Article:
Water changes outrage landlords
Friday 8 June 2012
Auckland property investors are furious about changes to the way water is paid for in the city.
By Susan Edmunds
Watercare has announced it is increasing its charges by roughly 3 per cent but it is the new uniform fixed rate of $190 per meter per year, imposed across the region, which is really upsetting landlords.
Legally, landlords cannot pass on the fixed-rate portion of a water bill to their tenants, only the usage bill of 2.28c per 1000 litres. Water meters must be in the name of the property owner.
Auckland Property Investors Association president David Whitburn said how much of an impact the changes would have would vary across the region.
While $190 a year was cheaper than what people had been paying in Manukau, in Waitakere, which previously had not charged a fixed rate, the difference would be significant.
“I have 12 properties in Waitakere - $190 times 12 is a significant amount. It’s an extra charge, out of the blue, for me.”
Properties without a meter will be charged a fixed rate $582 a year.
Whitburn said water was the number one concern of property investors at the moment. He had been lobbying the council and Watercare on investors’ behalf but believed a legislature change was needed from central Government to require tenants to pay for their own water.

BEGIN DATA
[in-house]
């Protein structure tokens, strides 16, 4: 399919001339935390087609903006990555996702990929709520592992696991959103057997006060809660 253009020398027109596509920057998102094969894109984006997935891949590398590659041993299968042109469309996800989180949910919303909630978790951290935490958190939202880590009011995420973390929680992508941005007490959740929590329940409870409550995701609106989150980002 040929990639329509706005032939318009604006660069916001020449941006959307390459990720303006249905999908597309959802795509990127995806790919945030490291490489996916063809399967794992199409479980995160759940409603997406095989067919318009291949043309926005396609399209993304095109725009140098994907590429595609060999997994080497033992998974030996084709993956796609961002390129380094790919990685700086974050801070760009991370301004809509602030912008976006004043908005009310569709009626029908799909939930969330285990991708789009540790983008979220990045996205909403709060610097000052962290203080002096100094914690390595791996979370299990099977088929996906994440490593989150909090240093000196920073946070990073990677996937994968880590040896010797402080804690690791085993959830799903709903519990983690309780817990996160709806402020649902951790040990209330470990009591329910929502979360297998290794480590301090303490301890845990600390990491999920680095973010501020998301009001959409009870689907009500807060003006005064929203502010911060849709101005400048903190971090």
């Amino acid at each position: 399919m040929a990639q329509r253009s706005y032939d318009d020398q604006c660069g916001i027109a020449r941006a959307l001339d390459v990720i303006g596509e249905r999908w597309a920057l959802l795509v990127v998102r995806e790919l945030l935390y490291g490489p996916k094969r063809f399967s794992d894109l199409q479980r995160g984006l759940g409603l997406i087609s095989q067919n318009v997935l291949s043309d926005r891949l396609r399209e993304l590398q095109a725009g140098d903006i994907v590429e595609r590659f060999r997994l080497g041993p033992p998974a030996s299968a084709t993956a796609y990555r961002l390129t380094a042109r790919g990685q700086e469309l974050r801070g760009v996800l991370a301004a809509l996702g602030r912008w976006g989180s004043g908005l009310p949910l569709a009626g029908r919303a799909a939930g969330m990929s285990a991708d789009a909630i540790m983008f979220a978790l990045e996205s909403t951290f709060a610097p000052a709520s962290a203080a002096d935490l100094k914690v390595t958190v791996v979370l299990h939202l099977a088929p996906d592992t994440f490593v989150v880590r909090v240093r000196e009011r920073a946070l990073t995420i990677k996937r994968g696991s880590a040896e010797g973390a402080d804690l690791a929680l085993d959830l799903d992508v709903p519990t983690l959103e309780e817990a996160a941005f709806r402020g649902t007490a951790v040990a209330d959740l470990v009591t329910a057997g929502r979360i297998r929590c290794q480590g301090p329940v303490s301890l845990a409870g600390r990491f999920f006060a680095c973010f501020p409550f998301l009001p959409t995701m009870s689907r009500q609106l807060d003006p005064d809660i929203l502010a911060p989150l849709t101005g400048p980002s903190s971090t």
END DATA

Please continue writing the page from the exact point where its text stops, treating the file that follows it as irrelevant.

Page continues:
“Isn’t it like power, or anything else they consume?”
He was also exasperated by Watercare’s move to bill monthly. Waitakere had previously billed at six-monthly intervals and other areas quarterly.
He said it was a major administrative hassle to get the bill and forward it to tenants so they could pay for metered usage. Some property management companies had staff who spent much of their time working solely on water bills, he said. Their workload looked set to increase many times over.
When asked why Watercare required meters to be in the landlord’s name, Whitburn said he was told that it was because investors had deeper pockets than tenants and were less of a security risk.
Comments from our readers
Commenting is closed
House prices may start to taper off in the coming years as supply finally starts to meet demand - but no one should be holding out for a huge price correction.
Booming commercial property sector could offer alternatives to investors worried about what lies ahead for the residential property market.
The Reserve Bank says more official cash rate cuts are likely as it fights to get inflation into its target range.